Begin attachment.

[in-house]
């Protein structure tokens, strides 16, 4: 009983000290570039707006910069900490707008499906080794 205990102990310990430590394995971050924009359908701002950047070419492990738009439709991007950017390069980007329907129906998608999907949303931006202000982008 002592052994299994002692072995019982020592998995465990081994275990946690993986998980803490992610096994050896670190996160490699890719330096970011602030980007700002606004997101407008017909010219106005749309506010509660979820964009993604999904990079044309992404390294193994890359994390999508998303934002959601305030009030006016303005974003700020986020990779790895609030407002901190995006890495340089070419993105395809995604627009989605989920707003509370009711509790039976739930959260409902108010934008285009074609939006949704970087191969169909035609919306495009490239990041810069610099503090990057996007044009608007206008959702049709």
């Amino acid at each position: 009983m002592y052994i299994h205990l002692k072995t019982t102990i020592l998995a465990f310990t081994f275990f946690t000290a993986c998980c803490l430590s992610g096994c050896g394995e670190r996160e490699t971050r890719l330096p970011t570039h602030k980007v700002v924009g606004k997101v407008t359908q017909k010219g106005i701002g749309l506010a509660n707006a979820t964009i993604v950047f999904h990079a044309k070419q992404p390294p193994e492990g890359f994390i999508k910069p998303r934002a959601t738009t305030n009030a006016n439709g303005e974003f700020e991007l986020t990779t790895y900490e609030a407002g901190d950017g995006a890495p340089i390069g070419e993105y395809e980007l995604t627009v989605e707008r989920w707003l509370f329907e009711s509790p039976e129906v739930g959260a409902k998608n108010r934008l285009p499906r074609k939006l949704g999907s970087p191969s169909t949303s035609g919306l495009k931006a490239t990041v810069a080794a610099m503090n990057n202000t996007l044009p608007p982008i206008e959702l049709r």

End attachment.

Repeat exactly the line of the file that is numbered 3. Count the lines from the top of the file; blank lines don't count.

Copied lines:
């Amino acid at each position: 009983m002592y052994i299994h205990l002692k072995t019982t102990i020592l998995a465990f310990t081994f275990f946690t000290a993986c998980c803490l430590s992610g096994c050896g394995e670190r996160e490699t971050r890719l330096p970011t570039h602030k980007v700002v924009g606004k997101v407008t359908q017909k010219g106005i701002g749309l506010a509660n707006a979820t964009i993604v950047f999904h990079a044309k070419q992404p390294p193994e492990g890359f994390i999508k910069p998303r934002a959601t738009t305030n009030a006016n439709g303005e974003f700020e991007l986020t990779t790895y900490e609030a407002g901190d950017g995006a890495p340089i390069g070419e993105y395809e980007l995604t627009v989605e707008r989920w707003l509370f329907e009711s509790p039976e129906v739930g959260a409902k998608n108010r934008l285009p499906r074609k939006l949704g999907s970087p191969s169909t949303s035609g919306l495009k931006a490239t990041v810069a080794a610099m503090n990057n202000t996007l044009p608007p982008i206008e959702l049709r």